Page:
The two Opium Wars

In June 1840, forty British ships transporting 4,000 redcoats arrived off the coast of Canton. They seized Hong Kong and Macao, which they fortified and used as a base to unveil gunboats, highly armed ships whose flat bottoms allowed them to sail up rivers and conduct operations with crushing firepower. It was on board one such ship that the envoys of the “Son of Heaven” signed the Treaty of Nanking on August 29, 1842. China ceded Hong Kong to the British crown and opened to trade five of its southern ports, in which British subjects would henceforth have the right of residence. Great Britain granted itself favoured nation status but did not obtain legislation for opium.

Peace was short-lived. These treaties, which in reality abolished Chinese sovereignty in matters of trade and curtailed its territorial integrity, were not applied by China, which continued to restrict the access of foreign merchants. Out of fear of falling under British influence, the imperial government granted similar privileges to the United States and France two years later. To counter the ever-terrible ravages of opium within its population, Chinese civil servants hounded drug users, who now numbered in the millions. Both Europeans and Americans demanded opening trade towards China’s north and interior. In 1856, Chinese soldiers seized a ship flying the British flag, and confiscated its cargo of drugs. Europeans’ warehouses were pillaged and burned, while missionaries were massacred, among them the French priest Chapdelaine. London and Paris decided on a new military expedition, encircling Beijing on October 13, 1860. British troops burned the Summer Palace to avenge the execution of prisoners. The Russians and Americans intervened in turn to defend their own interests in the face of Chinese resistance. The Chinese Emperor, Xiafeng, was forced to concede the opening of eleven new ports, mostly in the Gulf of Korea, along with the enlargement of the concessions of Hong Kong and Shanghai. The British extracted authorization for the opium trade, the French obtained the liberty and security of their missionaries, and the Russians enlarged their territory through China’s handover of the maritime province, where they undertook the construction of Vladivostok.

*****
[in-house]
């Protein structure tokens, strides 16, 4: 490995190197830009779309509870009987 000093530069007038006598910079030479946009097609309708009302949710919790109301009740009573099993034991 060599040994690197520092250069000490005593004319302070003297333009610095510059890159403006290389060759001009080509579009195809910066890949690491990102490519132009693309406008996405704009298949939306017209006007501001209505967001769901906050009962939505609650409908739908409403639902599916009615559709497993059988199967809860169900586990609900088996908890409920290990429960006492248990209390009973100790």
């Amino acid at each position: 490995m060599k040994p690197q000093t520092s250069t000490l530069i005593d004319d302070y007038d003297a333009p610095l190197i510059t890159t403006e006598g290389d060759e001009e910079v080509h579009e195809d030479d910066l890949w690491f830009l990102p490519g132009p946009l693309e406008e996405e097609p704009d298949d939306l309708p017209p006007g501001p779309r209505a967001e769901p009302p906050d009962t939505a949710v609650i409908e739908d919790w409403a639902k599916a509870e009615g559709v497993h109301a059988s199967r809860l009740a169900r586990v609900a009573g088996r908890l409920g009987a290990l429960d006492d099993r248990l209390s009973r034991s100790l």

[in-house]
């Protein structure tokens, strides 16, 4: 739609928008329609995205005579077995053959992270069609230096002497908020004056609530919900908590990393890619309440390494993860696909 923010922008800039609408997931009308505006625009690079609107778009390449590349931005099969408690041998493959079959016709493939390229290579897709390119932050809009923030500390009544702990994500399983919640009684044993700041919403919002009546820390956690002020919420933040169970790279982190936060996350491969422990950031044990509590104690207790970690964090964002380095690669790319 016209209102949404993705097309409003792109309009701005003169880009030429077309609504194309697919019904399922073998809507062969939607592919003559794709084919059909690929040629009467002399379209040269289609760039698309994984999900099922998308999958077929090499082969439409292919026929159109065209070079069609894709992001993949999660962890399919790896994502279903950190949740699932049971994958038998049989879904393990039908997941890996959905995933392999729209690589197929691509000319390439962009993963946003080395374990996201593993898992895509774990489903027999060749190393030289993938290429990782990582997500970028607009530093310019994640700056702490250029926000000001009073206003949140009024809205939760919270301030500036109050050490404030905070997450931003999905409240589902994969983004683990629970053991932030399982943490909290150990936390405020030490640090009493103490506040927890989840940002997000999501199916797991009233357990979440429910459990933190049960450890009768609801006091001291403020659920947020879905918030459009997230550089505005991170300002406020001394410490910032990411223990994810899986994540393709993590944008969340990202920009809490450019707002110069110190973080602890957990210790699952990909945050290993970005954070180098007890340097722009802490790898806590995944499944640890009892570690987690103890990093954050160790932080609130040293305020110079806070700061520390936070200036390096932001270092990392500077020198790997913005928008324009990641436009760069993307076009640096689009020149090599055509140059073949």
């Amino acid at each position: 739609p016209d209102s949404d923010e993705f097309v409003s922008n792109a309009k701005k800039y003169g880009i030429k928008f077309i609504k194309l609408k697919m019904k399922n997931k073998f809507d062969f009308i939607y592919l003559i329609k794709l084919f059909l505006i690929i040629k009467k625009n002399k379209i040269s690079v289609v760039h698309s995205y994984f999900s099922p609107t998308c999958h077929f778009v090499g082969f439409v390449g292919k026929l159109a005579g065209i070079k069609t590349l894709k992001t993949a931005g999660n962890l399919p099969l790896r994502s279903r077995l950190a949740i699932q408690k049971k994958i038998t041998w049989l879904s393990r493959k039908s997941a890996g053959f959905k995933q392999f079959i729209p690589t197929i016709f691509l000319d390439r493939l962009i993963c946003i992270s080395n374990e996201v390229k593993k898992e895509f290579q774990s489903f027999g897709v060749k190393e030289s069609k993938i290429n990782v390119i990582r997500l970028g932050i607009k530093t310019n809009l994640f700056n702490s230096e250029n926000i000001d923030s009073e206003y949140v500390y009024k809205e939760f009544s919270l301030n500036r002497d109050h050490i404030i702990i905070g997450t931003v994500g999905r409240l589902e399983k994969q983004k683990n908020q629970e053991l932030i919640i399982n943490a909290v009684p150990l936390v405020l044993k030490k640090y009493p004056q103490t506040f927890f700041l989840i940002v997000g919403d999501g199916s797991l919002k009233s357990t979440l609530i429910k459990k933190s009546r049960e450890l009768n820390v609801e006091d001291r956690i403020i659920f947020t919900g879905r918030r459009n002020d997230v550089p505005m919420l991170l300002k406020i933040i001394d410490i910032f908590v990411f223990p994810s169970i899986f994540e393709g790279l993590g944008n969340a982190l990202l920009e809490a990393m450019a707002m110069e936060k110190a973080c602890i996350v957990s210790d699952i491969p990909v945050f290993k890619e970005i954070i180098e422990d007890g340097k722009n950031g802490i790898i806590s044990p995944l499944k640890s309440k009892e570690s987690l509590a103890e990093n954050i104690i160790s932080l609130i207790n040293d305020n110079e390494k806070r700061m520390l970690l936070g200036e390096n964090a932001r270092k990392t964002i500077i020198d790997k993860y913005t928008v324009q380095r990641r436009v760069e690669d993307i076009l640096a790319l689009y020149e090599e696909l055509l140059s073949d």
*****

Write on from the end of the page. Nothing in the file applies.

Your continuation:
The Expansion of Concessions